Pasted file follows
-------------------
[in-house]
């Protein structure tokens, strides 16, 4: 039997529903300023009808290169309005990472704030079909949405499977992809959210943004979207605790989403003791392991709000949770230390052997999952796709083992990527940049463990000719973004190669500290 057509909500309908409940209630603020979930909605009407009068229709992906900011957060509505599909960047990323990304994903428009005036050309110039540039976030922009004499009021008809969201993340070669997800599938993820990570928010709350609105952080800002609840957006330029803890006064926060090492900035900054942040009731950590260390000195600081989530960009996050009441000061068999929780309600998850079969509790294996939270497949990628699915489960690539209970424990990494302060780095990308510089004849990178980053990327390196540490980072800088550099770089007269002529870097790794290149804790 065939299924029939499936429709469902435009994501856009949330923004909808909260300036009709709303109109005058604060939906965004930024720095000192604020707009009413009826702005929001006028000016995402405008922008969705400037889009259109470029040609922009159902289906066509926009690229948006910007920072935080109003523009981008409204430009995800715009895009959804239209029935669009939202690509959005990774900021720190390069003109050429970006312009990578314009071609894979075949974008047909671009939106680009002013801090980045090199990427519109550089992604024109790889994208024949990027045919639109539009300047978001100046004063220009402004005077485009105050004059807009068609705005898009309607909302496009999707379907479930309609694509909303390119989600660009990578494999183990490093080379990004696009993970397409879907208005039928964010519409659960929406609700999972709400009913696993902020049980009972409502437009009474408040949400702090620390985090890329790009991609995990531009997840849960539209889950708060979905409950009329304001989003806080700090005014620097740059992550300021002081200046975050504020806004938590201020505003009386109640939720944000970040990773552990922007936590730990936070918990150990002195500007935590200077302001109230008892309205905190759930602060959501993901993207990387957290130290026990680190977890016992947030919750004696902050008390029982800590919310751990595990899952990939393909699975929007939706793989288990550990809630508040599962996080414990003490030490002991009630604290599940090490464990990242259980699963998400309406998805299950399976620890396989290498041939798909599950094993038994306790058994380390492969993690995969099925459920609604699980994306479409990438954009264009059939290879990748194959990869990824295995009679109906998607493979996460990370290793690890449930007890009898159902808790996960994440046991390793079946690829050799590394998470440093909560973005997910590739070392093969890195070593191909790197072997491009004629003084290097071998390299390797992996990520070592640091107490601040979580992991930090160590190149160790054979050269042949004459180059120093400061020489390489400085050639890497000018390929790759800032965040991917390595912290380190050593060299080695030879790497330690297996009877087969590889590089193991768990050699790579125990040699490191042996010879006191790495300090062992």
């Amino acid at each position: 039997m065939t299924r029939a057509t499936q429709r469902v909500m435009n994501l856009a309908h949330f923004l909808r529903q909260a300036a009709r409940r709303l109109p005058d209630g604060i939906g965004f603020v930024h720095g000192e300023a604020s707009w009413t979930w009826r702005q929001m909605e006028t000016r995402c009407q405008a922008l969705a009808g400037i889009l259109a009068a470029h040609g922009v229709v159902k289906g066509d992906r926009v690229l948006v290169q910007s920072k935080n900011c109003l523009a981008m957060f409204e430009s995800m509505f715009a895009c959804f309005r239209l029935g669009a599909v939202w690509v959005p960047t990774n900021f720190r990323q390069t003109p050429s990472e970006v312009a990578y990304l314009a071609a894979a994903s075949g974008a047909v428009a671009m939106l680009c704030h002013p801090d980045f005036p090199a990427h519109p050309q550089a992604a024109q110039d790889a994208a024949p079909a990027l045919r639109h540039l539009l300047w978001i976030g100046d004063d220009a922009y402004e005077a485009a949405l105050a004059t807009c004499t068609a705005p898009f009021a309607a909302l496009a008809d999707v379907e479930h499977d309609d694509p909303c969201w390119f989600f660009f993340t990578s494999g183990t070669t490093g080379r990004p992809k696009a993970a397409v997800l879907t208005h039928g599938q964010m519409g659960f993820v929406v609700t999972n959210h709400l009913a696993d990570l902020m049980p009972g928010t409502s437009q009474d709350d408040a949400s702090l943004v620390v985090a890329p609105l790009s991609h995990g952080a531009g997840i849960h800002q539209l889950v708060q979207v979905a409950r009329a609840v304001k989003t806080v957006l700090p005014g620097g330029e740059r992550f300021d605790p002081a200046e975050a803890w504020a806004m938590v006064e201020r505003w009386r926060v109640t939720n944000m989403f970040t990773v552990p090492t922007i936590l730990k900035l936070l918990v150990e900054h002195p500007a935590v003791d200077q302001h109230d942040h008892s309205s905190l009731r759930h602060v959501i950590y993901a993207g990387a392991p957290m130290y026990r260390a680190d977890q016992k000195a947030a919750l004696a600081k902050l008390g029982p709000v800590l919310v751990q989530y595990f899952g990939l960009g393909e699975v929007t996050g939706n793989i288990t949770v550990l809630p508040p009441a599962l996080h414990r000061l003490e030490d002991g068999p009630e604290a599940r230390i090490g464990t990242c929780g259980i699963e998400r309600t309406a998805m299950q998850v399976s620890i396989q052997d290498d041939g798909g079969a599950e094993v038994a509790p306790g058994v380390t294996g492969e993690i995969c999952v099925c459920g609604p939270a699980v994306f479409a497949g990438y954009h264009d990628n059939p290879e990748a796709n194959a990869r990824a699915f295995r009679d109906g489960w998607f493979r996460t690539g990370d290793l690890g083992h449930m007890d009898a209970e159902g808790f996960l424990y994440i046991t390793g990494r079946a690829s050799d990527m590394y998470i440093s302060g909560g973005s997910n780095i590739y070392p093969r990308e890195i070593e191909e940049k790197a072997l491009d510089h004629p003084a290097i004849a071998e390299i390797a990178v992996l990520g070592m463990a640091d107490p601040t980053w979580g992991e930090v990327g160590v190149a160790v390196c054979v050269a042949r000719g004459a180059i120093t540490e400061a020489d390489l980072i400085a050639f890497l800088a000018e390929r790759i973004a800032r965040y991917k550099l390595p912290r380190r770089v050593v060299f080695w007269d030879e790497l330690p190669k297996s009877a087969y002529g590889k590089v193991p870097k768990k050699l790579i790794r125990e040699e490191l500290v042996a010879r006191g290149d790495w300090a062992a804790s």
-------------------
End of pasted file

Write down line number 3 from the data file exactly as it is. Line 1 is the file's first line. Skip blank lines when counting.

């Amino acid at each position: 039997m065939t299924r029939a057509t499936q429709r469902v909500m435009n994501l856009a309908h949330f923004l909808r529903q909260a300036a009709r409940r709303l109109p005058d209630g604060i939906g965004f603020v930024h720095g000192e300023a604020s707009w009413t979930w009826r702005q929001m909605e006028t000016r995402c009407q405008a922008l969705a009808g400037i889009l259109a009068a470029h040609g922009v229709v159902k289906g066509d992906r926009v690229l948006v290169q910007s920072k935080n900011c109003l523009a981008m957060f409204e430009s995800m509505f715009a895009c959804f309005r239209l029935g669009a599909v939202w690509v959005p960047t990774n900021f720190r990323q390069t003109p050429s990472e970006v312009a990578y990304l314009a071609a894979a994903s075949g974008a047909v428009a671009m939106l680009c704030h002013p801090d980045f005036p090199a990427h519109p050309q550089a992604a024109q110039d790889a994208a024949p079909a990027l045919r639109h540039l539009l300047w978001i976030g100046d004063d220009a922009y402004e005077a485009a949405l105050a004059t807009c004499t068609a705005p898009f009021a309607a909302l496009a008809d999707v379907e479930h499977d309609d694509p909303c969201w390119f989600f660009f993340t990578s494999g183990t070669t490093g080379r990004p992809k696009a993970a397409v997800l879907t208005h039928g599938q964010m519409g659960f993820v929406v609700t999972n959210h709400l009913a696993d990570l902020m049980p009972g928010t409502s437009q009474d709350d408040a949400s702090l943004v620390v985090a890329p609105l790009s991609h995990g952080a531009g997840i849960h800002q539209l889950v708060q979207v979905a409950r009329a609840v304001k989003t806080v957006l700090p005014g620097g330029e740059r992550f300021d605790p002081a200046e975050a803890w504020a806004m938590v006064e201020r505003w009386r926060v109640t939720n944000m989403f970040t990773v552990p090492t922007i936590l730990k900035l936070l918990v150990e900054h002195p500007a935590v003791d200077q302001h109230d942040h008892s309205s905190l009731r759930h602060v959501i950590y993901a993207g990387a392991p957290m130290y026990r260390a680190d977890q016992k000195a947030a919750l004696a600081k902050l008390g029982p709000v800590l919310v751990q989530y595990f899952g990939l960009g393909e699975v929007t996050g939706n793989i288990t949770v550990l809630p508040p009441a599962l996080h414990r000061l003490e030490d002991g068999p009630e604290a599940r230390i090490g464990t990242c929780g259980i699963e998400r309600t309406a998805m299950q998850v399976s620890i396989q052997d290498d041939g798909g079969a599950e094993v038994a509790p306790g058994v380390t294996g492969e993690i995969c999952v099925c459920g609604p939270a699980v994306f479409a497949g990438y954009h264009d990628n059939p290879e990748a796709n194959a990869r990824a699915f295995r009679d109906g489960w998607f493979r996460t690539g990370d290793l690890g083992h449930m007890d009898a209970e159902g808790f996960l424990y994440i046991t390793g990494r079946a690829s050799d990527m590394y998470i440093s302060g909560g973005s997910n780095i590739y070392p093969r990308e890195i070593e191909e940049k790197a072997l491009d510089h004629p003084a290097i004849a071998e390299i390797a990178v992996l990520g070592m463990a640091d107490p601040t980053w979580g992991e930090v990327g160590v190149a160790v390196c054979v050269a042949r000719g004459a180059i120093t540490e400061a020489d390489l980072i400085a050639f890497l800088a000018e390929r790759i973004a800032r965040y991917k550099l390595p912290r380190r770089v050593v060299f080695w007269d030879e790497l330690p190669k297996s009877a087969y002529g590889k590089v193991p870097k768990k050699l790579i790794r125990e040699e490191l500290v042996a010879r006191g290149d790495w300090a062992a804790s």